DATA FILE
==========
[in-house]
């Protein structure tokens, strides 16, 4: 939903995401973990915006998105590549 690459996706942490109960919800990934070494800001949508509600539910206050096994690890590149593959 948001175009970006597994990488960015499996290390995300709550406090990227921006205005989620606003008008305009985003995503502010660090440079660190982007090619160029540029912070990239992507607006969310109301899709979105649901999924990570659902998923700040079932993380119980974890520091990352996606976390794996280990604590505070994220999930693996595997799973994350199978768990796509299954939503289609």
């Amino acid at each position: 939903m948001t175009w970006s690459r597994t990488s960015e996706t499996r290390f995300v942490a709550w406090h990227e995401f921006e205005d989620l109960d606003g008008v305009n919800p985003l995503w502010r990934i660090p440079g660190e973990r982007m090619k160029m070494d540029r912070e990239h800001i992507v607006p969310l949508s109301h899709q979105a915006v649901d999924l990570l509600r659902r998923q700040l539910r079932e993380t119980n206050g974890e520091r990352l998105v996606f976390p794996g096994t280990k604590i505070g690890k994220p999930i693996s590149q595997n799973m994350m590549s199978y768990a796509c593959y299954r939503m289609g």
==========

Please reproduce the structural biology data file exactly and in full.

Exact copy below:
[in-house]
């Protein structure tokens, strides 16, 4: 939903995401973990915006998105590549 690459996706942490109960919800990934070494800001949508509600539910206050096994690890590149593959 948001175009970006597994990488960015499996290390995300709550406090990227921006205005989620606003008008305009985003995503502010660090440079660190982007090619160029540029912070990239992507607006969310109301899709979105649901999924990570659902998923700040079932993380119980974890520091990352996606976390794996280990604590505070994220999930693996595997799973994350199978768990796509299954939503289609």
């Amino acid at each position: 939903m948001t175009w970006s690459r597994t990488s960015e996706t499996r290390f995300v942490a709550w406090h990227e995401f921006e205005d989620l109960d606003g008008v305009n919800p985003l995503w502010r990934i660090p440079g660190e973990r982007m090619k160029m070494d540029r912070e990239h800001i992507v607006p969310l949508s109301h899709q979105a915006v649901d999924l990570l509600r659902r998923q700040l539910r079932e993380t119980n206050g974890e520091r990352l998105v996606f976390p794996g096994t280990k604590i505070g690890k994220p999930i693996s590149q595997n799973m994350m590549s199978y768990a796509c593959y299954r939503m289609g």